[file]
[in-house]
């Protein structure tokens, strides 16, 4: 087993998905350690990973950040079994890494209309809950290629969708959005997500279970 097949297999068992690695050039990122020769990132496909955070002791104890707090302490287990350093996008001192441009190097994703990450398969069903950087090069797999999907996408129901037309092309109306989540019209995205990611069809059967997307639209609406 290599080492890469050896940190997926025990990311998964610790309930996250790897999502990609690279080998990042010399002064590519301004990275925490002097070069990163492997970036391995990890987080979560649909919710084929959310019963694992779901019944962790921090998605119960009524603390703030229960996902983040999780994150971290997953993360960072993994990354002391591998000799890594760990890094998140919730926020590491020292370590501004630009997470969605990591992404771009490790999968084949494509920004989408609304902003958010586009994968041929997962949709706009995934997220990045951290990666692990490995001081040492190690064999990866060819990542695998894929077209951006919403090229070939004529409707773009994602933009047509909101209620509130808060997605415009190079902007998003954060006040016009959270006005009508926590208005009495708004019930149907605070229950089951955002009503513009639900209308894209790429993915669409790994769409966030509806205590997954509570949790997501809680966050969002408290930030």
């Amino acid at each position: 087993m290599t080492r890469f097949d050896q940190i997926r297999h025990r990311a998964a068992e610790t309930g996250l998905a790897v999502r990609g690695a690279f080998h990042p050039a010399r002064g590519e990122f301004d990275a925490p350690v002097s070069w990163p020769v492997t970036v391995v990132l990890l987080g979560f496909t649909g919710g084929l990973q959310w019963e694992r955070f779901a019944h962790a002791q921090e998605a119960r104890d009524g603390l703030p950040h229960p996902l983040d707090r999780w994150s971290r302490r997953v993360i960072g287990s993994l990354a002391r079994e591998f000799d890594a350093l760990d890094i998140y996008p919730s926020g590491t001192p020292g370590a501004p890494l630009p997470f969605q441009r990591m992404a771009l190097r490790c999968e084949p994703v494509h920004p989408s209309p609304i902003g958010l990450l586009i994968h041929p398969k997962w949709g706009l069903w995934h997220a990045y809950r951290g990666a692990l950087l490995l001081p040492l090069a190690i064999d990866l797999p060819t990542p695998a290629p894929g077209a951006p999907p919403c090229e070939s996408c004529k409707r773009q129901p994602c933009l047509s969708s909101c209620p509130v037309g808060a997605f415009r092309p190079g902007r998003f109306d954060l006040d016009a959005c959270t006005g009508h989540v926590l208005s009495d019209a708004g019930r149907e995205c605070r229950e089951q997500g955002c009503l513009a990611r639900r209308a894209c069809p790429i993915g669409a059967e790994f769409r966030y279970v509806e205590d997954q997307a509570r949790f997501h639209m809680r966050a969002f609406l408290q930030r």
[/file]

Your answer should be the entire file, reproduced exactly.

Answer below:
[in-house]
């Protein structure tokens, strides 16, 4: 087993998905350690990973950040079994890494209309809950290629969708959005997500279970 097949297999068992690695050039990122020769990132496909955070002791104890707090302490287990350093996008001192441009190097994703990450398969069903950087090069797999999907996408129901037309092309109306989540019209995205990611069809059967997307639209609406 290599080492890469050896940190997926025990990311998964610790309930996250790897999502990609690279080998990042010399002064590519301004990275925490002097070069990163492997970036391995990890987080979560649909919710084929959310019963694992779901019944962790921090998605119960009524603390703030229960996902983040999780994150971290997953993360960072993994990354002391591998000799890594760990890094998140919730926020590491020292370590501004630009997470969605990591992404771009490790999968084949494509920004989408609304902003958010586009994968041929997962949709706009995934997220990045951290990666692990490995001081040492190690064999990866060819990542695998894929077209951006919403090229070939004529409707773009994602933009047509909101209620509130808060997605415009190079902007998003954060006040016009959270006005009508926590208005009495708004019930149907605070229950089951955002009503513009639900209308894209790429993915669409790994769409966030509806205590997954509570949790997501809680966050969002408290930030």
């Amino acid at each position: 087993m290599t080492r890469f097949d050896q940190i997926r297999h025990r990311a998964a068992e610790t309930g996250l998905a790897v999502r990609g690695a690279f080998h990042p050039a010399r002064g590519e990122f301004d990275a925490p350690v002097s070069w990163p020769v492997t970036v391995v990132l990890l987080g979560f496909t649909g919710g084929l990973q959310w019963e694992r955070f779901a019944h962790a002791q921090e998605a119960r104890d009524g603390l703030p950040h229960p996902l983040d707090r999780w994150s971290r302490r997953v993360i960072g287990s993994l990354a002391r079994e591998f000799d890594a350093l760990d890094i998140y996008p919730s926020g590491t001192p020292g370590a501004p890494l630009p997470f969605q441009r990591m992404a771009l190097r490790c999968e084949p994703v494509h920004p989408s209309p609304i902003g958010l990450l586009i994968h041929p398969k997962w949709g706009l069903w995934h997220a990045y809950r951290g990666a692990l950087l490995l001081p040492l090069a190690i064999d990866l797999p060819t990542p695998a290629p894929g077209a951006p999907p919403c090229e070939s996408c004529k409707r773009q129901p994602c933009l047509s969708s909101c209620p509130v037309g808060a997605f415009r092309p190079g902007r998003f109306d954060l006040d016009a959005c959270t006005g009508h989540v926590l208005s009495d019209a708004g019930r149907e995205c605070r229950e089951q997500g955002c009503l513009a990611r639900r209308a894209c069809p790429i993915g669409a059967e790994f769409r966030y279970v509806e205590d997954q997307a509570r949790f997501h639209m809680r966050a969002f609406l408290q930030r």